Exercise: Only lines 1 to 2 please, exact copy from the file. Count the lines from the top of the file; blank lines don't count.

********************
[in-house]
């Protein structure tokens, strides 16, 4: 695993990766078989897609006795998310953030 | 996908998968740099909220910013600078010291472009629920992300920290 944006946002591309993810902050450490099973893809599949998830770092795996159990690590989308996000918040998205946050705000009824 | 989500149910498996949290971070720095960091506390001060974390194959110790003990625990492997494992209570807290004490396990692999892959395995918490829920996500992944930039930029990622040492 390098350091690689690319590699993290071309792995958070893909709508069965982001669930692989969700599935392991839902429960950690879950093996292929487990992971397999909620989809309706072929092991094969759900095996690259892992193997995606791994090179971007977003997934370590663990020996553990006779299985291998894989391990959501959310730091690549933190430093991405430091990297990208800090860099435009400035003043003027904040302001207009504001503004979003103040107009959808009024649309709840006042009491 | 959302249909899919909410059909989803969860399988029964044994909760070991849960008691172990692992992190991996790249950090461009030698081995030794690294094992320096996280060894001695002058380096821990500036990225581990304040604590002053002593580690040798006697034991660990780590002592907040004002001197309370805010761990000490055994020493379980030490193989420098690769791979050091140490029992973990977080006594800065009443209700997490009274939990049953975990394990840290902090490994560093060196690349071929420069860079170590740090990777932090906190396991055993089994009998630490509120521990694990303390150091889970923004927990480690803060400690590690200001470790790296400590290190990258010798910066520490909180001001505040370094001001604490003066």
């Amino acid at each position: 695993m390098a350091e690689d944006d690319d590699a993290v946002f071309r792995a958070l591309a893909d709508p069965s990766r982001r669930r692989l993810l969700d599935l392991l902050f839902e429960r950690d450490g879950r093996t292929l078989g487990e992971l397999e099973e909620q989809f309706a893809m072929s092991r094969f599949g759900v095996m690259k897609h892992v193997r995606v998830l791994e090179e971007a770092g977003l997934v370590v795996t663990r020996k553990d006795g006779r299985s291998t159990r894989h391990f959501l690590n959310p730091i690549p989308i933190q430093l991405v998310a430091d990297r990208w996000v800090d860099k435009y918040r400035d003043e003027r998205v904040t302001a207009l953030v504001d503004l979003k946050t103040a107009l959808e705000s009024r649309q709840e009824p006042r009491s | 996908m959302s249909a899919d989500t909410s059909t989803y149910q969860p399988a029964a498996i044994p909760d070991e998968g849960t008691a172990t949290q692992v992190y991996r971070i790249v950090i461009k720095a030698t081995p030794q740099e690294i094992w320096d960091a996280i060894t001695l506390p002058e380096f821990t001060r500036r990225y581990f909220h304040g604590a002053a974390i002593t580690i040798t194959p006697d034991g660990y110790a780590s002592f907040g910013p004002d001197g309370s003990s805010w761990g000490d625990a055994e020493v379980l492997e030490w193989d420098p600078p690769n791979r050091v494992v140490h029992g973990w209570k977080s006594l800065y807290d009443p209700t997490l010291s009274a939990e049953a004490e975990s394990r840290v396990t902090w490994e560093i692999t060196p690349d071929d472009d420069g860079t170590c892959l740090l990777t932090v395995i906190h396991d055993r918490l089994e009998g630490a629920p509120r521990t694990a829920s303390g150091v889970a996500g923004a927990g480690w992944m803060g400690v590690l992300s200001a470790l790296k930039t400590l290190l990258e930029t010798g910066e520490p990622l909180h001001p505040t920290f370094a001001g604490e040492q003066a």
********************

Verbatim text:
[in-house]
């Protein structure tokens, strides 16, 4: 695993990766078989897609006795998310953030 | 996908998968740099909220910013600078010291472009629920992300920290 944006946002591309993810902050450490099973893809599949998830770092795996159990690590989308996000918040998205946050705000009824 | 989500149910498996949290971070720095960091506390001060974390194959110790003990625990492997494992209570807290004490396990692999892959395995918490829920996500992944930039930029990622040492 390098350091690689690319590699993290071309792995958070893909709508069965982001669930692989969700599935392991839902429960950690879950093996292929487990992971397999909620989809309706072929092991094969759900095996690259892992193997995606791994090179971007977003997934370590663990020996553990006779299985291998894989391990959501959310730091690549933190430093991405430091990297990208800090860099435009400035003043003027904040302001207009504001503004979003103040107009959808009024649309709840006042009491 | 959302249909899919909410059909989803969860399988029964044994909760070991849960008691172990692992992190991996790249950090461009030698081995030794690294094992320096996280060894001695002058380096821990500036990225581990304040604590002053002593580690040798006697034991660990780590002592907040004002001197309370805010761990000490055994020493379980030490193989420098690769791979050091140490029992973990977080006594800065009443209700997490009274939990049953975990394990840290902090490994560093060196690349071929420069860079170590740090990777932090906190396991055993089994009998630490509120521990694990303390150091889970923004927990480690803060400690590690200001470790790296400590290190990258010798910066520490909180001001505040370094001001604490003066």